City police make big arrests, stop a threat and have a picnic

PHOTO: Suspects Larlane L. Brown and Hussain Ali Zadeh, left, are charged with murdering Cecil Brown, right. Photos provided by Takoma Park Police Dept.

There have been a number of noteworthy police actions lately.

Two suspects were arrested May 28 in the Cecil Brown murder case. Brown, 73, was found in his Colby Avenue backyard August 4, 2014, slain by blunt force trauma.

Brown’s widow Larlane L. Brown, 68, and her alleged lover Hussain Ali Zadeh, 49, were both arrested at Baltimore Washington International Airport. Both are Takoma Park residents. Zadeh was detained at customs after returning from Jamaica and handed over to Takoma Park Police. Brown, who was there to pick up Zadeh, was also taken into custody at the airport.

They were each charged with first degree murder and conspiracy to commit first degree murder.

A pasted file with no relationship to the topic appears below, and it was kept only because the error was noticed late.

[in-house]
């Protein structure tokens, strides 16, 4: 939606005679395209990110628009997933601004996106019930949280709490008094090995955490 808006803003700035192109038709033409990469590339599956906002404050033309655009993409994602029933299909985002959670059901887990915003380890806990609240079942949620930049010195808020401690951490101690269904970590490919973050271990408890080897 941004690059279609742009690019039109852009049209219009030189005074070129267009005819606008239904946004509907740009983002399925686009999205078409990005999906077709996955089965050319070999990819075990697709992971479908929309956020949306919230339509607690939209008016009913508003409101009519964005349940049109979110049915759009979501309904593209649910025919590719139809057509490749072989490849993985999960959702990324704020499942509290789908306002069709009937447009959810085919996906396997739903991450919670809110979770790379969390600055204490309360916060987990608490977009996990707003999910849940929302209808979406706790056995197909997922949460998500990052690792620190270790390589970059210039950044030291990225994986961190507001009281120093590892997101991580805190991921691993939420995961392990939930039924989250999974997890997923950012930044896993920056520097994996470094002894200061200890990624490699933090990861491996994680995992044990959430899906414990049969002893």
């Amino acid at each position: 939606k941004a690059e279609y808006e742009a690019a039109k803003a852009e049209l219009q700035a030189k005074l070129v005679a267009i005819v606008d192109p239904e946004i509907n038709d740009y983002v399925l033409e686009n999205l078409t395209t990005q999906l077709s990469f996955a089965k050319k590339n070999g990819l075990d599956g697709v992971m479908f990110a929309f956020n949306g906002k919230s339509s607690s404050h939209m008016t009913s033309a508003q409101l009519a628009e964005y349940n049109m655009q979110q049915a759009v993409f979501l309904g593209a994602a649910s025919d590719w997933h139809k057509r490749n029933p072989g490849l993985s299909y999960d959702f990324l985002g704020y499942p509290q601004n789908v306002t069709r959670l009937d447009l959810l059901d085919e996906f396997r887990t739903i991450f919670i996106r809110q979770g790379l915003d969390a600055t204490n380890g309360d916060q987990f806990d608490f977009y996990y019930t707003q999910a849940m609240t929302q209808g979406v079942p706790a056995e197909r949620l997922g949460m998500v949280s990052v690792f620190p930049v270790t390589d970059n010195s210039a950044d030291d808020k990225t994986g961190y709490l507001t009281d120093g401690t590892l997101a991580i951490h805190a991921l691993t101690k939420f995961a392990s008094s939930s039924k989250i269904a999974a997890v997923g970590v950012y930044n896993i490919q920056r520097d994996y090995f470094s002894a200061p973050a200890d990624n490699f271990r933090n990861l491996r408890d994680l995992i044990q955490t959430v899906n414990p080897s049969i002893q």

The arrests followed an investigation police characterized as “exhaustive.” Takoma Park police detectives combed records found in the home and on cell phones and computers. At a June 2 press conference State’s Attorney John McCarthy said suspect Brown had allegedly used her computer to research methods to kill someone, including use of a stun-gun. Once police had identified the suspects and developed their case they had to wait, keeping mum until Zadeh returned to the United States.


Colby Avenue, Takoma Park, MD where the killing occurred August, 2014 is a quiet cul-de-sac a block south of Sligo Creek Parkway. Photo by Bill Brown

Takoma Park Police Chief Alan Goldberg told the city council June 1 that it had been difficult knowing who the suspects were but not being able to reveal them publicly, especially when trying to calm the anxious Colby Avenue neighborhood. He repeatedly told the public that while he couldn’t discuss the investigation he could assure the community that they were not in danger. He made that assurance at a Colby Avenue neighborhood meeting – which was attended by Larlane Brown, whom he knew to be a suspect. She got up and left the meeting shortly afterward, he said.

The two will be arraigned June 28. Bond was set for Larlane Brown at $5 million. Zadeh’s bond was set at $3 million.

Knife-wielding man threatens officers

There was another dramatic incident two days after that arrest.